New figures from Canada Life Home Finance reveal that more than two-fifths of financial advisers expect equity release clients will be older on average in 2019 than they were last year.
When asked how they think the demographics of equity release customers will change from 2018 to 2019, 42% of advisers said they expect an increase in the average age of people who take out equity release, which was 71 in 2018. In contrast, less than a third (30%) think that the average age will fall.
Alice Watson, head of marketing and communications at Canada Life Home Finance, said:
“It isn’t too hard to see why a significant proportion of advisers expect to see older equity release customers in 2019. Historically, equity release products have been better suited to older homeowners. With today’s pension pots dwindling and more people understanding how property wealth can help fund retirement, it is reasonable to expect more retirees will tap into property wealth at a later stage when they are more likely to have depleted pension savings."
“However, it is notable that almost a third of advisers expect the average age of equity release customers to fall. With the latest ERC figures showing more equity release customers than ever before, it makes sense that a number of these will be younger homeowners."
“While it is good news that equity release is becoming attractive to a wider demographic, it won’t be the most suitable solution for everyone. And there is no right or wrong answer on the best age to take out equity release. This is why independent financial advice is so important.”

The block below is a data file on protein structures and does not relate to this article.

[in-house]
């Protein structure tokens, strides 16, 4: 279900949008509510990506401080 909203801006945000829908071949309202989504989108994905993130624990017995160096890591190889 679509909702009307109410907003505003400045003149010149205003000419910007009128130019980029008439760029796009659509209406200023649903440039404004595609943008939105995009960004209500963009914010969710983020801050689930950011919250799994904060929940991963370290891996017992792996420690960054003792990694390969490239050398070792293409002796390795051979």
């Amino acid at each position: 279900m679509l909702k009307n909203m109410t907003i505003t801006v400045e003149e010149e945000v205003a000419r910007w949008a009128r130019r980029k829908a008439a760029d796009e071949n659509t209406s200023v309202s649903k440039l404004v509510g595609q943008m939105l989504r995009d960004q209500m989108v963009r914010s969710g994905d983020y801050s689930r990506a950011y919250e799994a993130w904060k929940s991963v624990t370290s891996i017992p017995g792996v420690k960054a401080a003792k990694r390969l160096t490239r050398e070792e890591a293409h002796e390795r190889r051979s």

Canada Life’s research also shows that two in ten (20%) advisers expect the average price of an equity release property will be higher in 12 months’ time, compared to 14% of advisers who think that properties will be worth less. The average price in 2018 was £300,000.
Similarly, two in ten (20%) advisers expect the average equity release loan will be larger than 2018’s £78,000 average, while a mere 3% think loans will be smaller on average.
Alice Watson continues:
“Advisers are clearly looking beyond today’s stagnant house market and expecting growth. It remains to be seen what house prices do in the coming year, but with growing product innovation and more people taking a holistic approach to retirement planning, we could start to see housing wealth establish itself further as a key pillar of later-life financial planning.”